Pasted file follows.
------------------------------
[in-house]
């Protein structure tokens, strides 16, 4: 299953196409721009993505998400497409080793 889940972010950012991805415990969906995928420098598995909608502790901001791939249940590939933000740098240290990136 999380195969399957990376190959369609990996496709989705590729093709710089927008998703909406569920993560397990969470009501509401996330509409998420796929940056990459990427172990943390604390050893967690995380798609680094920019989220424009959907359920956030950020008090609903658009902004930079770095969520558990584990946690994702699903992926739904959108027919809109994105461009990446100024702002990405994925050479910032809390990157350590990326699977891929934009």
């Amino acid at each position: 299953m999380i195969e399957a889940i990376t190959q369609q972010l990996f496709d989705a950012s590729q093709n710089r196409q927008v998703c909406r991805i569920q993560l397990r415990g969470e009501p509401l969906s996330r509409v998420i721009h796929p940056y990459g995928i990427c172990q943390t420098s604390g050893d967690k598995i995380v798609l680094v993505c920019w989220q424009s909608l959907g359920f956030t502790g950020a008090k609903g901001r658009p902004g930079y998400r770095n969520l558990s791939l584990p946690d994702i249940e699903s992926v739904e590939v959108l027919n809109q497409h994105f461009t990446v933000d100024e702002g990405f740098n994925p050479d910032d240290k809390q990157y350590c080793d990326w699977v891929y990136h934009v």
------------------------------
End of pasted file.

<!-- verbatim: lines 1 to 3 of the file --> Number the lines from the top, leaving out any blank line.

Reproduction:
[in-house]
């Protein structure tokens, strides 16, 4: 299953196409721009993505998400497409080793 889940972010950012991805415990969906995928420098598995909608502790901001791939249940590939933000740098240290990136 999380195969399957990376190959369609990996496709989705590729093709710089927008998703909406569920993560397990969470009501509401996330509409998420796929940056990459990427172990943390604390050893967690995380798609680094920019989220424009959907359920956030950020008090609903658009902004930079770095969520558990584990946690994702699903992926739904959108027919809109994105461009990446100024702002990405994925050479910032809390990157350590990326699977891929934009």
């Amino acid at each position: 299953m999380i195969e399957a889940i990376t190959q369609q972010l990996f496709d989705a950012s590729q093709n710089r196409q927008v998703c909406r991805i569920q993560l397990r415990g969470e009501p509401l969906s996330r509409v998420i721009h796929p940056y990459g995928i990427c172990q943390t420098s604390g050893d967690k598995i995380v798609l680094v993505c920019w989220q424009s909608l959907g359920f956030t502790g950020a008090k609903g901001r658009p902004g930079y998400r770095n969520l558990s791939l584990p946690d994702i249940e699903s992926v739904e590939v959108l027919n809109q497409h994105f461009t990446v933000d100024e702002g990405f740098n994925p050479d910032d240290k809390q990157y350590c080793d990326w699977v891929y990136h934009v």